Friday, November 30, 2007

MOT’s Down, Ed’s Out

It should come as no surprise to anyone that the axe finally fell today on Motorola’s beleaguered CEO Ed Zander. Motorola surged to massive profitability based on the wildly successful Razr, becoming the #2 cell phone maker behind Nokia. Since then Motorola has steadily been losing both market share and money. Sales fell 36% in Q307, resulting in an operating loss of $138 million. That was actually an improvement over the previous quarter, but with Samsung—the new #2—now eating Motorola’s lunch and with Carl Icahn—this decade’s answer to Chainsaw Al Dunlap— gunning for Zander’s scalp, it was time for Ed to “spend more time with [his] family.”

The problem, as Paul Sagawa, an analyst at Sanford C. Bernstein, points out, is that “the cavalry has been slow in coming in with new products.” Since the Razr all Motorola has been able to come up with is 26 different flavors of the same formula, which has gotten stale. When the Razr was introduced a couple of years ago, it was the epitome of cool; now it’s ‘so last week’. Meanwhile, Samsung has mastered the ‘art of cool’, which is mostly what matters among younger users, who buy most cell phones. The iPhone has removed any question that styling trumps technology any day, as long as you have cool features. The iPhone is hardly innovative, with the major exception of its physical design and user interface. Motorola has traditionally had great engineers but—except for what will hopefully not prove to be one brief moment in time—crappy designers.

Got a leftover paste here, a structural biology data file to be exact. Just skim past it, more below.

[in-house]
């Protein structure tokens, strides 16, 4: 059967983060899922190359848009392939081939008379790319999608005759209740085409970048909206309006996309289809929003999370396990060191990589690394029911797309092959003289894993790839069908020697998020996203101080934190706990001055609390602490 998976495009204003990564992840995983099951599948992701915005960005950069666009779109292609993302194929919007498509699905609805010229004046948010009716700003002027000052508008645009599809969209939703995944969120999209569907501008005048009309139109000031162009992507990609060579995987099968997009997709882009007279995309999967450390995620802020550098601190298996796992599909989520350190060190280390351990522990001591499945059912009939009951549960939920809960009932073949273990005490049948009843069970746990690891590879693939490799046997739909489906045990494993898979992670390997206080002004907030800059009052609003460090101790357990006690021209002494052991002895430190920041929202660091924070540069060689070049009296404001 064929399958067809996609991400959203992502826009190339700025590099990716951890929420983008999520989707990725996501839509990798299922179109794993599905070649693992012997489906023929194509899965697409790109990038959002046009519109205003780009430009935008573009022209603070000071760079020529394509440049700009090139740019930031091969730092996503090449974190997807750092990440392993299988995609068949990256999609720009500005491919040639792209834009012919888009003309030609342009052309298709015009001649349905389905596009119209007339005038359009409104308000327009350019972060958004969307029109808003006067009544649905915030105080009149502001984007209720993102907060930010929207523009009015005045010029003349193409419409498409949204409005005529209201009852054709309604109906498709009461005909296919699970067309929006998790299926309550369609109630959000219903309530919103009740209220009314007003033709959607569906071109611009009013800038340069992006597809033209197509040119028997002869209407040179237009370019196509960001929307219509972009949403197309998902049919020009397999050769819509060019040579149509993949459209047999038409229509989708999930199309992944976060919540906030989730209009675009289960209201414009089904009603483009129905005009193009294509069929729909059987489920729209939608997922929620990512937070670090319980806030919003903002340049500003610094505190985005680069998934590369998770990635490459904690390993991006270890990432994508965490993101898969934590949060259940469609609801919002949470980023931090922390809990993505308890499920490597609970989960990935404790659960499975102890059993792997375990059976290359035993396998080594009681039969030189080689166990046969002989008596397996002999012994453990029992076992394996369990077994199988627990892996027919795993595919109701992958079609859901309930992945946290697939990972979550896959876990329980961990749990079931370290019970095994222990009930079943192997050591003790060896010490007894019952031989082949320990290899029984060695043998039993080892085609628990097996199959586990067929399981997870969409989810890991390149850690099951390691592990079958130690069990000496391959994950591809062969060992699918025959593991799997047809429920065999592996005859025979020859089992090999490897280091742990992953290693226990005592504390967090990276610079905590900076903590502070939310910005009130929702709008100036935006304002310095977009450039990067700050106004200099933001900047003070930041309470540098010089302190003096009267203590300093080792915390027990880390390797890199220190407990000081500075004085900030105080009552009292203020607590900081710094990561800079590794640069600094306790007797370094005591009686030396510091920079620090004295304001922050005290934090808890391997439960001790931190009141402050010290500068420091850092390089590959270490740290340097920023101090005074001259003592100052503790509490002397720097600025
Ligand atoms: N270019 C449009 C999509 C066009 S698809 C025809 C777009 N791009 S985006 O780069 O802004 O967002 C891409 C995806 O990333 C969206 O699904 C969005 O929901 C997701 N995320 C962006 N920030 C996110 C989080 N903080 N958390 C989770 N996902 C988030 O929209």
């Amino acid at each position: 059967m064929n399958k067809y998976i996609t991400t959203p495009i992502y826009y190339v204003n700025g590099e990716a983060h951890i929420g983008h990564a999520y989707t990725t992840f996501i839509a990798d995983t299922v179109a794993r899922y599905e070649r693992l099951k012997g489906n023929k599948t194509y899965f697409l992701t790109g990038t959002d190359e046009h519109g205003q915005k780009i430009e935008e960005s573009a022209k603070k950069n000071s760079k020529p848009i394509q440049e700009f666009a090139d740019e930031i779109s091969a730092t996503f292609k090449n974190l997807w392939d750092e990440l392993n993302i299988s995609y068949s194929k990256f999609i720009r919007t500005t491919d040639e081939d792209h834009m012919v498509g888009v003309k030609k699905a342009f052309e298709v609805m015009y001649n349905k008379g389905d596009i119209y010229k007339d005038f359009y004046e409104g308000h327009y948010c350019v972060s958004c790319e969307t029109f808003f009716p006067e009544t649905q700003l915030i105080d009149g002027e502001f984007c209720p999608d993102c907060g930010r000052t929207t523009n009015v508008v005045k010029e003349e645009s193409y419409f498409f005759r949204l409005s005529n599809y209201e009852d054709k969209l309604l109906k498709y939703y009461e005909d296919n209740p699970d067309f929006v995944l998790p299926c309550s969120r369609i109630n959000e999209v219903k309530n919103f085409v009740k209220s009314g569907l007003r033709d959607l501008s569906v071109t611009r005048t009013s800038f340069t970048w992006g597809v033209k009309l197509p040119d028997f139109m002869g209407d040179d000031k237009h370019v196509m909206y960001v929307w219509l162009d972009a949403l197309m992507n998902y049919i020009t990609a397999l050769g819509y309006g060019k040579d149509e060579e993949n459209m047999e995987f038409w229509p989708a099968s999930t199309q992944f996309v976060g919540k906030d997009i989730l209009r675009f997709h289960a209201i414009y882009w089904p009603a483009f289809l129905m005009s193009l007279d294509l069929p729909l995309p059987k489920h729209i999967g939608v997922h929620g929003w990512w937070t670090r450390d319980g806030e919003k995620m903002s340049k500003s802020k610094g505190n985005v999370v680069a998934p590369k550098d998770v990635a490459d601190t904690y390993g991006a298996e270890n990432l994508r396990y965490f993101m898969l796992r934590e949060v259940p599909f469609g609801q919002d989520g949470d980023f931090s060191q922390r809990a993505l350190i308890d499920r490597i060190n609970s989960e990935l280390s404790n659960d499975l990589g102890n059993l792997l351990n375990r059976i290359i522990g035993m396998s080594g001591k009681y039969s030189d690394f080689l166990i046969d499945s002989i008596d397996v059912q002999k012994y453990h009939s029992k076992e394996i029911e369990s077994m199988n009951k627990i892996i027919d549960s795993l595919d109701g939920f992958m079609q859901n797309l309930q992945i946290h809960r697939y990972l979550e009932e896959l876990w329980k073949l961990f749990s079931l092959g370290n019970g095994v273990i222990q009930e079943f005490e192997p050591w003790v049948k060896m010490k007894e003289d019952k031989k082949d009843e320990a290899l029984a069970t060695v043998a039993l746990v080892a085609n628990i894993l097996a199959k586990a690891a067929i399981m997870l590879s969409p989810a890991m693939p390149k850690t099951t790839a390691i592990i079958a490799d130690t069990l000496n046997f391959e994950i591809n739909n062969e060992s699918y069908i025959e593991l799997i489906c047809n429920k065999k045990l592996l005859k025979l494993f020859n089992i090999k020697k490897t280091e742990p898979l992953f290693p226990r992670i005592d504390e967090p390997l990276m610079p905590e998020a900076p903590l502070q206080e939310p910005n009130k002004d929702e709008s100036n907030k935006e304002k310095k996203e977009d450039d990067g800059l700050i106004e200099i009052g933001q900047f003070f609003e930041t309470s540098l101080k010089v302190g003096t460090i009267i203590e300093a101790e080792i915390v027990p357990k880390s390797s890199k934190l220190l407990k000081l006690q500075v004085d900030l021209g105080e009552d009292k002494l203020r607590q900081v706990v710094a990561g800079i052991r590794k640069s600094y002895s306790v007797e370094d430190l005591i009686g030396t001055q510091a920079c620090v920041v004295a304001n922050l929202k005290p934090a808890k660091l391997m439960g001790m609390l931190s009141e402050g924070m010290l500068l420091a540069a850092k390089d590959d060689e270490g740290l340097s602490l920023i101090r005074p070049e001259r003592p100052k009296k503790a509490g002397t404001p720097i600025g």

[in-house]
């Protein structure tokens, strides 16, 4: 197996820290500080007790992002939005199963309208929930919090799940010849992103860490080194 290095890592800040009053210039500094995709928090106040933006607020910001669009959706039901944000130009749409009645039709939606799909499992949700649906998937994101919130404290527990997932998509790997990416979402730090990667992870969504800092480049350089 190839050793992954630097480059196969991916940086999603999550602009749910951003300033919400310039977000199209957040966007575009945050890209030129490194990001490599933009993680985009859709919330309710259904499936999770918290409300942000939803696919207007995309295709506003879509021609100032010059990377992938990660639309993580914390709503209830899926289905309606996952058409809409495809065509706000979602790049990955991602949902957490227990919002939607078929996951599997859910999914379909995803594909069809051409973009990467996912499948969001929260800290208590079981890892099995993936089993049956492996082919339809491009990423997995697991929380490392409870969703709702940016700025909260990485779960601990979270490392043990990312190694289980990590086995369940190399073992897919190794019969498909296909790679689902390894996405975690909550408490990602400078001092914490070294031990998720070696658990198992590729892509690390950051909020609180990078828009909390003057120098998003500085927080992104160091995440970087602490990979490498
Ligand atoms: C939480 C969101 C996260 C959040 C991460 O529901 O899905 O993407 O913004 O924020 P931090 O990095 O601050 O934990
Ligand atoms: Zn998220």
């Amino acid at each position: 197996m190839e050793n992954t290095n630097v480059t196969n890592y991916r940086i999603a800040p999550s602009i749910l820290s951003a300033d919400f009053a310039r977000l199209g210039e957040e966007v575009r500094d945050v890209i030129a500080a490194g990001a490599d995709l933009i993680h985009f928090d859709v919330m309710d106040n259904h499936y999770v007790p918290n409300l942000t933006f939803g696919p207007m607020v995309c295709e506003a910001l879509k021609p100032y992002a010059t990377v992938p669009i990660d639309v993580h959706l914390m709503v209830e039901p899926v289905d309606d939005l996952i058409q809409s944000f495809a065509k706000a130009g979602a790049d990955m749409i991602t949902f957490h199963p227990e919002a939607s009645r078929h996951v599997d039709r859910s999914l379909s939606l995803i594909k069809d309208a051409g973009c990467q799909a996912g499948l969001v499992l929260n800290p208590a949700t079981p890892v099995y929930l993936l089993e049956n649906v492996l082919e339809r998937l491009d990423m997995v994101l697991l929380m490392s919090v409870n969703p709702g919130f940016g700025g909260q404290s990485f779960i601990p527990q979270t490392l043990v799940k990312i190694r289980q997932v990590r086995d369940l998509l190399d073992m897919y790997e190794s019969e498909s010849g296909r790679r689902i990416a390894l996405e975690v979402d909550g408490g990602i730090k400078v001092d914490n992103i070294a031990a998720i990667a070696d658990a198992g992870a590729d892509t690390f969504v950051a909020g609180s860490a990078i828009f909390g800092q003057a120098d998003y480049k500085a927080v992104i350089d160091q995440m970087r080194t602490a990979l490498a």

I had a Motorola StarTAC over 10 years ago and marveled at its small size but dog ugly appearance. You needed either two hands or a long thumbnail to flip it open. It sold well until Nokia came out with an ultra-slim, chrome-cased beauty that caused a mad rush to the phone stores. Motorola just continued to ride that same pony into the ground.

In stepping down, Zander passed the baton to Greg Brown, Motorola’s COO, whom Zander has long groomed as a successor. That’s another classic Motorola problem, perpetuating a culture that clearly needs to change. Motorola has successfully reinvented itself several times in its history, almost always belatedly, and thus more painfully than needs be. Having jumped into a market that moves much faster than it does, Motorola needs to poach top leadership talent from Nokia, Samsung, Sony/Ericsson or Apple. Bring in fresh new ideas and shake things up. In Bob Dylan’s words, “He not busy being born is busy dying.”


Greeley's Ghost said...

Fantastically appropriate closing quote, John! Motorola seems to have no bogeyman, and that's the problem. Samsung's goal is to out-Sony Sony, and they're rolling very nicely toward that goal.
Zander may be fortunate that he had a hit or two at Motorola under his wing, because changing that culture is impossible (it's not a Motorola thing either). Although you could point to IBM and say, hey, Big Blue can change....

John Donovan said...

It's Alright, Ma (I'm Only Bleeding)